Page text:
When applying to jobs, many companies will ask you for a recommendation. For college students, this can be tricky. If you haven’t had lots of prior job experience, who do you turn to?! Luckily, many employers will accept high-praise from professors, coaches, and advisors. These can be a great resource, and will definitely be better than bribing your roommate to forge a letter praising your skills: “Rebecca would be a great candidate because she has a unique aptitude towards cleaning our room, and displays great generosity by sharing her Netflix.”
Even though you may feel buddy-buddy with some of your superiors, there is still an art to asking for a letter of recommendation. Here are some quick do’s & don’ts:
DO ask someone who has had enough interactions with you, so that they can actually write something of value. “I’m not sure if you remember me, but I would love it if you could write a recommendation for me.” If you have to preface asking with “not sure if you remember me,” this person is probably not your best bet.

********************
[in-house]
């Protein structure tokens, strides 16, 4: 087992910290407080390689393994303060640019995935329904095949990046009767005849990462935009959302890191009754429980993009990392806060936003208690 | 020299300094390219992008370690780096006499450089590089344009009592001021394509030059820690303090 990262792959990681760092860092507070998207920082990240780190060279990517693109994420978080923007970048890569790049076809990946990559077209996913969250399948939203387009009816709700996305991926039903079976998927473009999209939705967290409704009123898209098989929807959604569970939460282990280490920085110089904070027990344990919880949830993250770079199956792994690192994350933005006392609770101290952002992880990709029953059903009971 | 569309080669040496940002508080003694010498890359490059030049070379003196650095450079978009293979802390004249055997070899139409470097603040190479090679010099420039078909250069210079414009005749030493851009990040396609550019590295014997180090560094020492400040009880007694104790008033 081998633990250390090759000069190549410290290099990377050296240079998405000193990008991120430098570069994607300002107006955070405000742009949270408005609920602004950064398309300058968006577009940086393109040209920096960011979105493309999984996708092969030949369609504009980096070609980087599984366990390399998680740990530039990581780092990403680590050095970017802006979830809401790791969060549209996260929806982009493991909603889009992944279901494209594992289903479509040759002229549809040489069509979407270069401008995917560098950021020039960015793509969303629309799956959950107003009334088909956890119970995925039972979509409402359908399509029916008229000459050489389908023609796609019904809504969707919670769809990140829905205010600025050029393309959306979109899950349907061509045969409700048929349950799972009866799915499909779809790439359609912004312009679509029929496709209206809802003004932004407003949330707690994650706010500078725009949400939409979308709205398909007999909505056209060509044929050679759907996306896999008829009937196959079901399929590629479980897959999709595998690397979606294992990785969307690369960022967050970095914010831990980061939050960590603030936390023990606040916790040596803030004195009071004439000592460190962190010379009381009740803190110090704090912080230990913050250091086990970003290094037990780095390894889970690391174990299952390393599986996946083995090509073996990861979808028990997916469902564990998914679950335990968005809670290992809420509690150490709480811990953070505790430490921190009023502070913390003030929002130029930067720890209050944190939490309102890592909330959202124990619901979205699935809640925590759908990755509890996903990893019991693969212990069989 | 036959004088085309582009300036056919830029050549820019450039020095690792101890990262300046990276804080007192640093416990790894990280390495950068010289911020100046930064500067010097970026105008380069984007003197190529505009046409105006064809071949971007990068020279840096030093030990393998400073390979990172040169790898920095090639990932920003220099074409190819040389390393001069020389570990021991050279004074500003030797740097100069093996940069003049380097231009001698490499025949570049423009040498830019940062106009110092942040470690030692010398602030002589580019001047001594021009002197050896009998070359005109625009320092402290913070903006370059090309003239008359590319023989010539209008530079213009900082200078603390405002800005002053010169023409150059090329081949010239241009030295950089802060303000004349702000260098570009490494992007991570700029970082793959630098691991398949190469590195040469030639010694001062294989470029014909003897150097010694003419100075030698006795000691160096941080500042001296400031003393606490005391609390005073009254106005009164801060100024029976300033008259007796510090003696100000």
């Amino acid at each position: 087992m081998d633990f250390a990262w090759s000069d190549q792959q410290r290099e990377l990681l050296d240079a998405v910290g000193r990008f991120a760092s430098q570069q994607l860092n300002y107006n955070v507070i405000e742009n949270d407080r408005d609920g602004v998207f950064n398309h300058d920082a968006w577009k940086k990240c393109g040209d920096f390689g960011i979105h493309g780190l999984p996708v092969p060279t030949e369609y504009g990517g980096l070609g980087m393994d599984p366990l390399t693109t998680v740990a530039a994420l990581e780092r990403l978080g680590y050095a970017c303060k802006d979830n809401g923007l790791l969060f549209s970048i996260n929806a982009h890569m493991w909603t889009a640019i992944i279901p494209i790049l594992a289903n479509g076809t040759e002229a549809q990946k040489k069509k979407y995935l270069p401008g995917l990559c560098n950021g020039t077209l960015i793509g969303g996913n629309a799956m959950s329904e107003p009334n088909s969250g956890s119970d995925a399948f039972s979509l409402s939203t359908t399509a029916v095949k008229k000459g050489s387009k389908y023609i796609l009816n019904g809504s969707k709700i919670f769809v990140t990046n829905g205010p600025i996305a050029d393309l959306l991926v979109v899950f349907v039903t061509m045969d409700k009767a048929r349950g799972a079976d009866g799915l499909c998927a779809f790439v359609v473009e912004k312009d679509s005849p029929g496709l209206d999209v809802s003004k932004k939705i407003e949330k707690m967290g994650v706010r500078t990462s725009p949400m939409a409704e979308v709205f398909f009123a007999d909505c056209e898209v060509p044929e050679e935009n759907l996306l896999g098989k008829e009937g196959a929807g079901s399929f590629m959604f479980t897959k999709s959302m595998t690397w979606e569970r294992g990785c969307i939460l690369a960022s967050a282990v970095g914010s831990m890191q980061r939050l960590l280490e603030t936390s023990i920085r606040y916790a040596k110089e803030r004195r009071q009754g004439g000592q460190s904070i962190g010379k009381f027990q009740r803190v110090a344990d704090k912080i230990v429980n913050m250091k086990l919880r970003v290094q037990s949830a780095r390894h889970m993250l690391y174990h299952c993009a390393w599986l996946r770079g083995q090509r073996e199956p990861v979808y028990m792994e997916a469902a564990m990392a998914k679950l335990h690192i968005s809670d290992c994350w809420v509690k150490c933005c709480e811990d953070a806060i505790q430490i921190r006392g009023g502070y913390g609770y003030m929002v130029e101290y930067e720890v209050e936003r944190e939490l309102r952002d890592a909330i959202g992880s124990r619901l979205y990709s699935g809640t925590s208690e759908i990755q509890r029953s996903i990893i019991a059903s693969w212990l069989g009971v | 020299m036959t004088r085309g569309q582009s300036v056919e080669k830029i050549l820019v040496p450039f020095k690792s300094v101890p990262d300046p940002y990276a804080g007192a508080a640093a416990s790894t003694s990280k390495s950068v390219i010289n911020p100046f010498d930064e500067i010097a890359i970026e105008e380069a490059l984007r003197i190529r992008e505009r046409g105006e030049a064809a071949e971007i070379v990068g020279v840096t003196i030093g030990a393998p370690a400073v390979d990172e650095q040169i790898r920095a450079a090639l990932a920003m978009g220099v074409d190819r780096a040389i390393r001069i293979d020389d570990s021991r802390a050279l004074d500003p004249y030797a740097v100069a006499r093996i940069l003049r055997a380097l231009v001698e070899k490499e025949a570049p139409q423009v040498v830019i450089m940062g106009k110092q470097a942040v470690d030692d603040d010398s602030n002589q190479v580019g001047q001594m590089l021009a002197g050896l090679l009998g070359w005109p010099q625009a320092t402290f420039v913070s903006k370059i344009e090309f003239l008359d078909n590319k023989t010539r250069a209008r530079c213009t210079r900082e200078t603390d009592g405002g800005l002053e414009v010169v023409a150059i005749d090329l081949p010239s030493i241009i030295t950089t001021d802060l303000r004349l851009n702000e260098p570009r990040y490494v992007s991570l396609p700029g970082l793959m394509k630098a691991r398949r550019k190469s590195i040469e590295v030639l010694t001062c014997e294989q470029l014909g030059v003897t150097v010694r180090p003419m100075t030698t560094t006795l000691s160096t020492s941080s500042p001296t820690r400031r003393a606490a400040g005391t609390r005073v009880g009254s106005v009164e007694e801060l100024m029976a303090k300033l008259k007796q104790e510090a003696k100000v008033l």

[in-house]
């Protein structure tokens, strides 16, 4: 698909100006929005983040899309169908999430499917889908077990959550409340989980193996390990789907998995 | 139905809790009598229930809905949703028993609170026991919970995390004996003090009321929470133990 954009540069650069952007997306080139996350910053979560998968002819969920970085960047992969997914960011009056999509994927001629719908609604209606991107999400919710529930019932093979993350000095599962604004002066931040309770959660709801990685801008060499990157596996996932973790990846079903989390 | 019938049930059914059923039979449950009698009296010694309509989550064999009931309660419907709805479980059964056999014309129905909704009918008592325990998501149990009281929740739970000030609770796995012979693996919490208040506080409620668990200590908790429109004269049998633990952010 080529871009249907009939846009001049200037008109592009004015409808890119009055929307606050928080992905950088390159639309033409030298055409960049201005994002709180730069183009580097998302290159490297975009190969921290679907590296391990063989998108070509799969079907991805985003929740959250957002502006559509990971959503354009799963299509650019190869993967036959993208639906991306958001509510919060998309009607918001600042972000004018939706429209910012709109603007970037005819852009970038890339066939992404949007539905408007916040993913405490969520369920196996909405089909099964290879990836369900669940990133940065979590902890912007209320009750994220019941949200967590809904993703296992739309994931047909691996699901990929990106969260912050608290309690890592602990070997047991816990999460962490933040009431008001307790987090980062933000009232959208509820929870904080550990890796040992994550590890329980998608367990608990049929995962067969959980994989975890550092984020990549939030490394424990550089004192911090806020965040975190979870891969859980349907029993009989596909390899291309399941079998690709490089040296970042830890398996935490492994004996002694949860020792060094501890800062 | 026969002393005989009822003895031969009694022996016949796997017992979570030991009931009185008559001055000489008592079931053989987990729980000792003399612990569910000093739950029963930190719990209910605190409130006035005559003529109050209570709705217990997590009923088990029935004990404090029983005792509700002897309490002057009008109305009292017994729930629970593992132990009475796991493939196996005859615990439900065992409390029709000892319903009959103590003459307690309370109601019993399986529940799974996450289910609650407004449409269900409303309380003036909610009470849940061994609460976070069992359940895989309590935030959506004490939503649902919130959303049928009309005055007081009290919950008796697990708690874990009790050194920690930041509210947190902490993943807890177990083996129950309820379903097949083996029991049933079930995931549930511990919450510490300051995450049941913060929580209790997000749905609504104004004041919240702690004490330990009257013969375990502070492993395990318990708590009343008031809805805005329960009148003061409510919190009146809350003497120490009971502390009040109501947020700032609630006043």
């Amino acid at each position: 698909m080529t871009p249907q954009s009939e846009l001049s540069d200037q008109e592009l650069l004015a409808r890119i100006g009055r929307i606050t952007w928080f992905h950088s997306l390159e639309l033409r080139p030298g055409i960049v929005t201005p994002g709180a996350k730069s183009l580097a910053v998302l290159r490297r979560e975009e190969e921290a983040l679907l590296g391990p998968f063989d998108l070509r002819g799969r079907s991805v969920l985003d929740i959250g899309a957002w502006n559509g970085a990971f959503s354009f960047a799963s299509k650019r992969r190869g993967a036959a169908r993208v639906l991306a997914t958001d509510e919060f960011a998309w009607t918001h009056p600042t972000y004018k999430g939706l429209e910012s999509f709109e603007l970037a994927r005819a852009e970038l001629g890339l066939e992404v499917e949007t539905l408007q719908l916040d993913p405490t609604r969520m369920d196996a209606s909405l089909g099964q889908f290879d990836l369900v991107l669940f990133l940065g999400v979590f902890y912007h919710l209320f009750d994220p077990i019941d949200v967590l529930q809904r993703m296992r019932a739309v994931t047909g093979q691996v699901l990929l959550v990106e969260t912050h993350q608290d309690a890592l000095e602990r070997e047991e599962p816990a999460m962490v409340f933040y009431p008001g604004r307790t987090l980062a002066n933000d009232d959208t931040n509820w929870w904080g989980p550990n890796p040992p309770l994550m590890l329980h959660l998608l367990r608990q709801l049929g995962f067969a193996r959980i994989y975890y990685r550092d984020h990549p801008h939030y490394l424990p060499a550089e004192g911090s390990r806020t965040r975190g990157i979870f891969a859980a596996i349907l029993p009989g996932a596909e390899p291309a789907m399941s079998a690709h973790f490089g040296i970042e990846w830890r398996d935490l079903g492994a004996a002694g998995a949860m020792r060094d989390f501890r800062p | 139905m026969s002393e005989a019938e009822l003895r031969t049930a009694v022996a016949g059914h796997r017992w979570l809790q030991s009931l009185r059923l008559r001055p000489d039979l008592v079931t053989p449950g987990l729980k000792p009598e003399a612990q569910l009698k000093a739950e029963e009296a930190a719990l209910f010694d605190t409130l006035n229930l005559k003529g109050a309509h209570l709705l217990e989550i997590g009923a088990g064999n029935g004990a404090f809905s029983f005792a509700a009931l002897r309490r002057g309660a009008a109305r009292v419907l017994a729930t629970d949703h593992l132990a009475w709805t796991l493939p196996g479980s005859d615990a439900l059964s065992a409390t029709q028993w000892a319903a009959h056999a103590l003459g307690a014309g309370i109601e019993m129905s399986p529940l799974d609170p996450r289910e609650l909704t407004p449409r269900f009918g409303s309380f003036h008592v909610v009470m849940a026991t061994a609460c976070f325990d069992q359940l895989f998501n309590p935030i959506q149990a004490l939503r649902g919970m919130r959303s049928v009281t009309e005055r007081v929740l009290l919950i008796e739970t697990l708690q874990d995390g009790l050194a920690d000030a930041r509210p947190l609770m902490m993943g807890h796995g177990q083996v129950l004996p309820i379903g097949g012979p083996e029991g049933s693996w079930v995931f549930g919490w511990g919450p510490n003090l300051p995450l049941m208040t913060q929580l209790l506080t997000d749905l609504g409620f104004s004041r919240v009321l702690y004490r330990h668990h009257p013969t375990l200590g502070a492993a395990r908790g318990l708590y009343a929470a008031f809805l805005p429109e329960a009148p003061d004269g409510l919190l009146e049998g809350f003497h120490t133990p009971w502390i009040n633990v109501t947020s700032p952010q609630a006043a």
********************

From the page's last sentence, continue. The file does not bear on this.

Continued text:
DON’T wait until the last minute. People are busy, things get lost in the pipeline, and you should account for this when asking. “Hey, I was wondering if you could write me a recommendation letter. The application is due tomorrow so if you could do it tonight, that would be great!” No bueno.
DO remind him/her of your interactions together and why you chose them. “Hey Coach Q, throughout the years you’ve provided me with some invaluable lessons, and I feel as though you’ve seen what I am capable of as well.”
DON’T come across as braggy. “Hey Boss, over the years I feel I’ve been the best floor sales rep, and I’d like you to confirm by writing me a recommendation.”
DON’T feel uncomfortable if a professor or former employer asks you to draft a copy of the letter for them. The busier they are, the more helpful this is for them. When writing the letter on their behalf, be honest about your capabilities and keep them relevant to your experience. Sometimes talking about yourself can be tough, so draft a list of your strengths and weaknesses beforehand.
But what’s our biggest secret you ask? Build your resume and experience up with part-time jobs and internships so that you have an army of former employers willing to gush about just how amazing you are.